It is estimated that over 30% of women will have chronic pelvic pain during life This chronic pelvic pain is often a manifestation of venous insufficiency of the gonadal and pelvic veins. In women, this is manifested by swelling in/of the vulva or vagina, as well as vulvar, buttock, and leg varicosities. Dyspareunia and abnormal menstrual bleeding might also result..

Clinicals - Examination

Fact Explanation
Dilated tortuous veins Partially compressible tortuous blue-colored swelling having a 'bag of worms feel' on palpation can be seen in labia majora, minora, and vagina .. Dilated tortuous veins
Partially compressible tortuous blue-colored swelling having a 'bag of worms feel' on palpation can be seen in labia majora, minora, and vagina ..
Vulval swelling Vulval veins may be distended from one
or more of three sources of hypertension. They are the long saphenous vein through
its incompetent tributaries, the superficial and deep external pubic veins and the spermatic veins passing with the round ligament from the labia majora into the inguinal canal and thence to the posterior abdominal wall to join the inferior venacava on the right and the renal vein on the left.
Their varicosity causes a bulge in the groin like an inguinal hernia, with an
increasing pear-shaped swelling of
the labium major on the affected side, attaining grotesque proportions in the perineum. And it causes disfigurement. third one is the pudendal tributaries
of the internal iliac vein also fill varices of the perineum,posterior part of the labia, and upper part of the postero-medial aspects of the thigh..
Vulval swelling
Vulval veins may be distended from one
or more of three sources of hypertension. They are the long saphenous vein through
its incompetent tributaries, the superficial and deep external pubic veins and the spermatic veins passing with the round ligament from the labia majora into the inguinal canal and thence to the posterior abdominal wall to join the inferior venacava on the right and the renal vein on the left.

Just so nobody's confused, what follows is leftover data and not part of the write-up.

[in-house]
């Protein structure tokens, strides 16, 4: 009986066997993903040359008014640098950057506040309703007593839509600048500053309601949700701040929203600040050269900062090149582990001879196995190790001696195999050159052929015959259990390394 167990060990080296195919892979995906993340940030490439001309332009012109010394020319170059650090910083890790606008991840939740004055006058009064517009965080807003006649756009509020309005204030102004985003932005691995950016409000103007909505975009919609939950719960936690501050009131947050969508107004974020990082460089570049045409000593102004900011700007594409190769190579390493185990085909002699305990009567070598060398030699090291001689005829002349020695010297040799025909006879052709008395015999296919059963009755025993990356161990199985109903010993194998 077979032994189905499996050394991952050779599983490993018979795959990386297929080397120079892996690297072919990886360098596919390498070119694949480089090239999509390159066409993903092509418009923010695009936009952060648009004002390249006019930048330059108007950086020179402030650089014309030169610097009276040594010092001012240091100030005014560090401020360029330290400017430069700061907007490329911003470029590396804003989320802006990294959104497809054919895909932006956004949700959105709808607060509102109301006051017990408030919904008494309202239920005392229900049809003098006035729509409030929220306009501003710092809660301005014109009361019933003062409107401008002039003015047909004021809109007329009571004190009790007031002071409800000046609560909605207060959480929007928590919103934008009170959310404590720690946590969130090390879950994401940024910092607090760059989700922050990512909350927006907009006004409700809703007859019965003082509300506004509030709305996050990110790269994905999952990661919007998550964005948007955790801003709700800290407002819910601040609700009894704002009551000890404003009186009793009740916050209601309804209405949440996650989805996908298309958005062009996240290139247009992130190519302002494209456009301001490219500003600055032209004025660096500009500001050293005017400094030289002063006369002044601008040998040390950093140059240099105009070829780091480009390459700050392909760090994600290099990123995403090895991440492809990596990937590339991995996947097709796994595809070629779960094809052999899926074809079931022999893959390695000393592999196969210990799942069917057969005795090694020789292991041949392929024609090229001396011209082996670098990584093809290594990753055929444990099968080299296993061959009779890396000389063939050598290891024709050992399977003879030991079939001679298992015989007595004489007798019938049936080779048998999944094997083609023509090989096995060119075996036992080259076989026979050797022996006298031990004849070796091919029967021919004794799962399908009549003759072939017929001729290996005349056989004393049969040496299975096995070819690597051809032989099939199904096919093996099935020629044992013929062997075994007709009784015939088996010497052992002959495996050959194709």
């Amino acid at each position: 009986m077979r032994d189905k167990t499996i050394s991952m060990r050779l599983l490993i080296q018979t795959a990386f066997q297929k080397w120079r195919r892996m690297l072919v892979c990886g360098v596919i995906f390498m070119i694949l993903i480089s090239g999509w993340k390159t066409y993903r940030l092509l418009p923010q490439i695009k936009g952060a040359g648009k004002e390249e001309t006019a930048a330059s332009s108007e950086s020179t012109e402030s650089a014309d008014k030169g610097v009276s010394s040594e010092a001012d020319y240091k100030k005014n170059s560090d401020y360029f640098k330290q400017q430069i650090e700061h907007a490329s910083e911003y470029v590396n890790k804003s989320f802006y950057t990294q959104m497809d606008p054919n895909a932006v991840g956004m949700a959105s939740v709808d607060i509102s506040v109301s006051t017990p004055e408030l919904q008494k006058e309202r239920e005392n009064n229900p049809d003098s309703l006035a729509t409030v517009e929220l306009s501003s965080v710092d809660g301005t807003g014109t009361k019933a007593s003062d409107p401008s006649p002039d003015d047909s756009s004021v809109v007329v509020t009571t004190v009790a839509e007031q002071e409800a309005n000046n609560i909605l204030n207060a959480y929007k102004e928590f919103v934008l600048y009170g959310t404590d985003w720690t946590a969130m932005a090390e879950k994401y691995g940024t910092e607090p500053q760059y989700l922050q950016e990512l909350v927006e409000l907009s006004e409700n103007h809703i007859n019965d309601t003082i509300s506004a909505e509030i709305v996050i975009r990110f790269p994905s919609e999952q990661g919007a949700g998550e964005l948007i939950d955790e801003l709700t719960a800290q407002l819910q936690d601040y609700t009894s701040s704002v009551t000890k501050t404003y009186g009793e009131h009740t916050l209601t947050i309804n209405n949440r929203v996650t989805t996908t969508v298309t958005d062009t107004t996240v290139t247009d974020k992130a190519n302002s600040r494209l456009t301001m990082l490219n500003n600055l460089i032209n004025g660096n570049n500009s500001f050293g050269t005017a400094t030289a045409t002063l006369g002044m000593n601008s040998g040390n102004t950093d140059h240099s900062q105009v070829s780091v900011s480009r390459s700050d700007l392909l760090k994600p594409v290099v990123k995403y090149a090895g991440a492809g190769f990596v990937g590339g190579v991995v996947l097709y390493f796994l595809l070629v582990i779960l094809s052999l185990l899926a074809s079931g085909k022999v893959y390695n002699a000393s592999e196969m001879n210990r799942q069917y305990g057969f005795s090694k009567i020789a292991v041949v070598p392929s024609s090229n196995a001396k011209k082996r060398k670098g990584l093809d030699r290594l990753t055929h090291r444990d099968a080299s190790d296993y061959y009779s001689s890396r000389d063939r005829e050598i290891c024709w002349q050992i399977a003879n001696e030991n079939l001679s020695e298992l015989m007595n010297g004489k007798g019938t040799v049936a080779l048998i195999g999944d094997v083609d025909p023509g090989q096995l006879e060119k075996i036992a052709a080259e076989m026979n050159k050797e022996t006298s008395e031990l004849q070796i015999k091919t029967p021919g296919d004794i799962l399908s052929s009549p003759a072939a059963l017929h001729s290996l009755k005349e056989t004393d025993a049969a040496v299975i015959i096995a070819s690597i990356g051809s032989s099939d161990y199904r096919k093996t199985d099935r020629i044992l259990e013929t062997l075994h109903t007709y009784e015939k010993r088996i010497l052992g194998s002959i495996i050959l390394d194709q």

Their varicosity causes a bulge in the groin like an inguinal hernia, with an
increasing pear-shaped swelling of
the labium major on the affected side, attaining grotesque proportions in the perineum. And it causes disfigurement. third one is the pudendal tributaries
of the internal iliac vein also fill varices of the perineum,posterior part of the labia, and upper part of the postero-medial aspects of the thigh..
Cough impulse Varicosity of the long saphenous and round ligament veins together has been found. The varicose round ligament veins would correspond to a
varicocele of the spermatic veins in the male. They are denoted by a bulge in the inguinal canal, which steadily
enlarges to the labium major and perineum. There is an impulse in these veins on coughing. Compression empties them, and they are largely controlled after emptying by pressure with the finger over the internal
ring when the swelling remains smaller and softer, but reappears immediately the pressure is released. This control is not absolute, for there are usually contributory vessels frqm the long saphenous or pudendal veins..
Cough impulse
Varicosity of the long saphenous and round ligament veins together has been found. The varicose round ligament veins would correspond to a
varicocele of the spermatic veins in the male. They are denoted by a bulge in the inguinal canal, which steadily
enlarges to the labium major and perineum. There is an impulse in these veins on coughing. Compression empties them, and they are largely controlled after emptying by pressure with the finger over the internal
ring when the swelling remains smaller and softer, but reappears immediately the pressure is released. This control is not absolute, for there are usually contributory vessels frqm the long saphenous or pudendal veins..

Investigations - Diagnosis

Fact Explanation
Doppler sonography Doppler sonography with deep inspiration and expiration is the preferred method of investigation. During pregnancy, Doppler sonography is especially requested in some situations.they are early-onset vulvar varices (first two months of a first pregnancy), to look for a malformation,Unilateral vulvar varices (malformation, left iliac thrombosis) and Superficial thrombosis of a vulvar varicose vein, to look for deep vein thrombosis.. Doppler sonography
Doppler sonography with deep inspiration and expiration is the preferred method of investigation. During pregnancy, Doppler sonography is especially requested in some situations.they are early-onset vulvar varices (first two months of a first pregnancy), to look for a malformation,Unilateral vulvar varices (malformation, left iliac thrombosis) and Superficial thrombosis of a vulvar varicose vein, to look for deep vein thrombosis..